But he was incredibly nice, cool, and talkative, and I ended up following him around until like 3 AM that night. It was such a fun profile to do and Elijah has been super supportive of me ever since! -KT

say59277 karma

With the Vlog Squad story you put the majority of the focus on David Dobrik and the others who were there that night rather than on Dom. Was that a conscious decision? If so, do you regret that the conversation then focused on these indirect participants instead of the perpetrator and the victims?

thisisinsider855 karma

So, I already know you're coming from a position of not liking me or my work. But I'll give it my best shot.

The vast majority of the article is focused on Dom. There's literally a couple paragraphs devoted to other Vlog Squad members. David is mentioned throughout the piece because he's the reason the night happened, the person who filmed and edited it, and the person who uploaded it to his YouTube channel, where it got millions of views.

Regardless of where you think blame lies in the situation, David is instrumental to the context of the story. It's his show; Dom was a participant. David is the boss, he's the face, he's the name, he's the foundation of everything. He said that himself, too.

The conversation around indirect participants, namely Jeff, happened because Jeff didn't read the story. He thought the piece implicated him when it was just a handful of sentences unrelated to the primary narrative. Jeff inserted himself into the conversation and later profited greatly from his role in the drama. I handled it as best I could. -KT

thisisinsider60 karma

This is Kat logging on to answer your questions! I'll be signing my responses "-KT" so you know it's me.

Discussionist44 karma

How did you get your job at insider and what did you originally want to be??

thisisinsider155 karma

I've wanted to be a journalist since I was a freshman in high school! I fell in love with the field while working on the school newspaper. Then I went to Ohio University to study journalism and I was heavily inspired by the New York media scene.

In college, I applied to dozens of internships in New York and got rejected from every single one of them. But I freelanced a little bit, and one of my freelance editors passed my name along to an editor at Inverse, a little tech news start-up, and I got to intern there the summer before my senior year.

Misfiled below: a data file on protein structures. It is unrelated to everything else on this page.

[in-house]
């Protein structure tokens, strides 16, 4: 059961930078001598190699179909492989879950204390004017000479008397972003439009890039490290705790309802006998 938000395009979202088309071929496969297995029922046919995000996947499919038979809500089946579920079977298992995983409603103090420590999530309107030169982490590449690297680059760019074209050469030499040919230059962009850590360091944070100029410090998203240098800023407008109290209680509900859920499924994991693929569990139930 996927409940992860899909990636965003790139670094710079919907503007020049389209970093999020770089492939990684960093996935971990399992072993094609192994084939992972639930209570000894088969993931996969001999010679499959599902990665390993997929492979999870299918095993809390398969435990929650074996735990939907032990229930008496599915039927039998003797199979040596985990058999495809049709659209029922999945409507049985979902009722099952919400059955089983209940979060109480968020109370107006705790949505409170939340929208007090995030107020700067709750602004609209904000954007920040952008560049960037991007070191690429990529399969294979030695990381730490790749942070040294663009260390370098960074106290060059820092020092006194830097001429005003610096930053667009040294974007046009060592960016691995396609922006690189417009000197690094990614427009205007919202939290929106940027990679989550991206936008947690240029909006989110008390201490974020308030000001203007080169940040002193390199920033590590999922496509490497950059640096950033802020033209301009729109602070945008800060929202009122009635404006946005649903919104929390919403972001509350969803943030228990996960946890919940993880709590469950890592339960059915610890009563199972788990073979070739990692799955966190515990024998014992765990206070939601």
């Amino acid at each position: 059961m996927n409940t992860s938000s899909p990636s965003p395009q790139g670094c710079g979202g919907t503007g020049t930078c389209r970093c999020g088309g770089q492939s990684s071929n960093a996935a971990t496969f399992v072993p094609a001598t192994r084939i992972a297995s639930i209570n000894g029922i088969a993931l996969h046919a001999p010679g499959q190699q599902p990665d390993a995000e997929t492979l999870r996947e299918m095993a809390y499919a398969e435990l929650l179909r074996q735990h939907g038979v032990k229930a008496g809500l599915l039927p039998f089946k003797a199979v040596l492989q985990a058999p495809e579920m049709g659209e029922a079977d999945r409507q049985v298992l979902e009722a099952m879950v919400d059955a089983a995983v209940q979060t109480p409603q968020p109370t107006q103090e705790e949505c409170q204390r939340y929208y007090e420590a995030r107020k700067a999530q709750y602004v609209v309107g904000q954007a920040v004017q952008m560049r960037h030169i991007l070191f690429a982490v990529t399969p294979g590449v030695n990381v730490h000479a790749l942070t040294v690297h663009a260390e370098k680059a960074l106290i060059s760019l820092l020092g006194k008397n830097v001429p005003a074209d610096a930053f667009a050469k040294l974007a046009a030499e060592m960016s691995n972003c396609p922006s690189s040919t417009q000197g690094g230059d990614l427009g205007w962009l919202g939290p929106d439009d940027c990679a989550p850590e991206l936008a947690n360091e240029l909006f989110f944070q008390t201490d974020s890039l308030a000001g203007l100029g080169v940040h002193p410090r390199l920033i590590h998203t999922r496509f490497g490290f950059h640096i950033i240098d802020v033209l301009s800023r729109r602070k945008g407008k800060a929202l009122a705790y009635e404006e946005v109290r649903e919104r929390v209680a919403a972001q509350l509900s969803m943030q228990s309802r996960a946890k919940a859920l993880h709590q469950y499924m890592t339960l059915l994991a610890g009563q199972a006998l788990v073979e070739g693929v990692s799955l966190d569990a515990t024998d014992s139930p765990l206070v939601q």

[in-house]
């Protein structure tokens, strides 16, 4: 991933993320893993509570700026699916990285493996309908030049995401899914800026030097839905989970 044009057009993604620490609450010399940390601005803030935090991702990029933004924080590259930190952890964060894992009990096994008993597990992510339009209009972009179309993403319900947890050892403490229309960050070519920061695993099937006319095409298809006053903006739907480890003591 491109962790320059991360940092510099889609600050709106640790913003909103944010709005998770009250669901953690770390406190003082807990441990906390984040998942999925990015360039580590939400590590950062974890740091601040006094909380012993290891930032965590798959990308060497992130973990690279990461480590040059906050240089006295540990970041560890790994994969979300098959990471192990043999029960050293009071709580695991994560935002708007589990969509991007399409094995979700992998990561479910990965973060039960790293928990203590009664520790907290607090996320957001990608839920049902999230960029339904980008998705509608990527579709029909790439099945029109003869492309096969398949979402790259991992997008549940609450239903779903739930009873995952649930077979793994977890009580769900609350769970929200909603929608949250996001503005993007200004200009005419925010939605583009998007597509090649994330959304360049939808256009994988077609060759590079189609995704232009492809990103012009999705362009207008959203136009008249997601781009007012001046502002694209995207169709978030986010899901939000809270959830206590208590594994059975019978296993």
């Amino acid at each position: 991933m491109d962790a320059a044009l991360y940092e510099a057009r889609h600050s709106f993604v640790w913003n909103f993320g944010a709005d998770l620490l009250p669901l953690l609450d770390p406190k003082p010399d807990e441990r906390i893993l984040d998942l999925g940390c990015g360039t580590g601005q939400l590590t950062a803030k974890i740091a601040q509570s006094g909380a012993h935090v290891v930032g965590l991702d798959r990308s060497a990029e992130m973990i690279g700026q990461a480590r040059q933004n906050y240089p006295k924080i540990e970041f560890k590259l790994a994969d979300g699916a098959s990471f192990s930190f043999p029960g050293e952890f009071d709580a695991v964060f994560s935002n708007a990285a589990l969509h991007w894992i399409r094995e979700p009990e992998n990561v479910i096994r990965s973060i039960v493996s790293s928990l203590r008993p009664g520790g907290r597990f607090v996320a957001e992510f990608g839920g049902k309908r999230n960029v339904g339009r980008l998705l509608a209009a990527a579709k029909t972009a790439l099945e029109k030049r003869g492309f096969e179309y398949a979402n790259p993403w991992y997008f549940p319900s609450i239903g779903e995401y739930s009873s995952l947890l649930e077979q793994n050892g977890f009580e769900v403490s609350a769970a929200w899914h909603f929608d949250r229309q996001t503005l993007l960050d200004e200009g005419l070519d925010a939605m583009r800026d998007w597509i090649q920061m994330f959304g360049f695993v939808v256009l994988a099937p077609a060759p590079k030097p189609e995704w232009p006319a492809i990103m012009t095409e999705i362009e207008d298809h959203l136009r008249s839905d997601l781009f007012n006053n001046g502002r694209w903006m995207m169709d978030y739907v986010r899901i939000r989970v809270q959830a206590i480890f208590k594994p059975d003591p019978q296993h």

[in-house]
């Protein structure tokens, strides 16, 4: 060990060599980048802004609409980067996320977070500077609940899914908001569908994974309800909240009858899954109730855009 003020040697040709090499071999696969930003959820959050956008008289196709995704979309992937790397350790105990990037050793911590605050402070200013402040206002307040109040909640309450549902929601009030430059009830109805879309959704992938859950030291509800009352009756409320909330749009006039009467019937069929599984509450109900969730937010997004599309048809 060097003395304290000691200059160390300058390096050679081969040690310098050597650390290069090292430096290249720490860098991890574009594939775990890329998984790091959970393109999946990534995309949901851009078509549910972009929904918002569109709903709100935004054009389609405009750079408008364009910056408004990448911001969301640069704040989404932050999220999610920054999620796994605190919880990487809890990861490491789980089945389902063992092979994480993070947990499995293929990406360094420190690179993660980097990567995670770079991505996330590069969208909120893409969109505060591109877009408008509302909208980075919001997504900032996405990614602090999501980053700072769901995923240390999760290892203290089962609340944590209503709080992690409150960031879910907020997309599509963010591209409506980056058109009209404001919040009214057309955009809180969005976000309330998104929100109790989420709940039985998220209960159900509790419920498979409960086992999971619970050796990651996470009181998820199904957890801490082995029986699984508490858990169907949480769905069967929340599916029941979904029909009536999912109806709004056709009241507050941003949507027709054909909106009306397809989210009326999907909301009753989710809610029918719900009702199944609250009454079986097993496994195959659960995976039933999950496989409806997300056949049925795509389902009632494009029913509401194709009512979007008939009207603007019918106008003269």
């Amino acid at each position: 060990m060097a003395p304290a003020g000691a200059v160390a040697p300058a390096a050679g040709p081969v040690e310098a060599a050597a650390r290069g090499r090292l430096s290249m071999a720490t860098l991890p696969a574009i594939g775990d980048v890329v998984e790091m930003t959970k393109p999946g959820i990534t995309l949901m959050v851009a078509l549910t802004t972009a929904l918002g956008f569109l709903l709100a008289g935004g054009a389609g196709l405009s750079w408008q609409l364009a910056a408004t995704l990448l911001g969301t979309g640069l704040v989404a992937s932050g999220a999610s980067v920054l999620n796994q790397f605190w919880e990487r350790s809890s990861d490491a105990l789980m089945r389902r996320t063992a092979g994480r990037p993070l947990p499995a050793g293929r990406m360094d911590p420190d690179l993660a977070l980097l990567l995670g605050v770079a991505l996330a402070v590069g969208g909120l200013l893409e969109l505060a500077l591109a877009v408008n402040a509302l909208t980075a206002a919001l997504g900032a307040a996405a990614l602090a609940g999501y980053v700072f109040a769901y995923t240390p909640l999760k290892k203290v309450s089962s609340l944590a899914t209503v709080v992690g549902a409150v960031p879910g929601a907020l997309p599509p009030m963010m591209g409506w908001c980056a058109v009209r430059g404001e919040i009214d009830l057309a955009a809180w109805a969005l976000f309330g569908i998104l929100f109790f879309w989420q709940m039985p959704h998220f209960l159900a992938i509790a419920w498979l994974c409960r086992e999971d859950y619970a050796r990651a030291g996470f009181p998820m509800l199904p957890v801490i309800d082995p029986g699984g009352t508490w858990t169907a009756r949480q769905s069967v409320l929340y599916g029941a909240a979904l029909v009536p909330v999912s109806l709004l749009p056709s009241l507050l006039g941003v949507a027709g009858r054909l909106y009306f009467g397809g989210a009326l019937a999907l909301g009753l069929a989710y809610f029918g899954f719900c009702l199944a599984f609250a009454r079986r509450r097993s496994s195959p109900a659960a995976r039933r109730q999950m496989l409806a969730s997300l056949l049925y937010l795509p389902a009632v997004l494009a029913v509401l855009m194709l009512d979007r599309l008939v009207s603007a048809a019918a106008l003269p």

I worked under the culture editor at Inverse, and he ended up moving jobs to Insider. He hired me out of college to be an intern on the general news desk, and we started working together on digital culture stories. After my six-month internship at Insider ended, they created the digital culture team and I became its first full-time reporter! -KT

taylor_lorenz42 karma

I was wondering what advice you'd have for newsrooms looking to beef up their digital culture coverage? I feel like Insider has done such a great job dominating this beat in the past year. How should other newsrooms approach covering influencers/creators/online culture?

thisisinsider41 karma

I think over the past decade or so, as newsrooms look to cover this space, most hiring has focused on already established beats — business, technology, and entertainment. Lately I've noticed positions tend to revolve around the "creator economy" and following the money, which is really great and necessary.

But I think the traditional beats kind of edge out the type of content Insider excels at when it comes to digital culture. My personal beat is a blend of explanatory and watchdog journalism, and I lean toward online entertainment, but cover the influencers like an investigative reporter would.

Allowing for flexibility and innovation on this beat, plus emphasizing the importance of getting scoops and doing original reporting, will hopefully open up digital culture positions to a lot of varied reporters with different backgrounds and skillsets! -KT

DorkAssKid34 karma

whats a typical workday look like for you?

thisisinsider116 karma

The first thing I do when I wake up is check my phone (unhealthy, I know). I usually have a bunch of notifications, texts, and DMs, so I scan those and see if there's breaking news that happened overnight in the influencer drama world.

If I see something I can cover quickly, I'll spend the first half of the day writing it up (we call these "quick hits" because the turnaround is in a few hours). I used to do a quick hit every day, and sometimes multiple, but lately I've been spending more time on investigations and features.

My days vary a lot, but I spend a lot of time immersed in the social media world looking at what people are talking about (and sending to me). I read a lot of articles on my beat, surf Discord groups, and watch drama & commentary channels. And I have LOTS of conversations with other people who cover & care about influencers.

For bigger pieces, I usually spend a good period of time looking for ways to contact potential sources and doing outreach. I typically do a few phone interviews a week and I'm constantly digging through the internet for "receipts" for stories.

Writing-wise, I have a terrible habit of pulling all-nighters to get the first draft done for my big stories. I need zero distractions to write long-form, so I like to do it at night when everybody is sleeping and my phone isn't going off every 2 seconds. -KT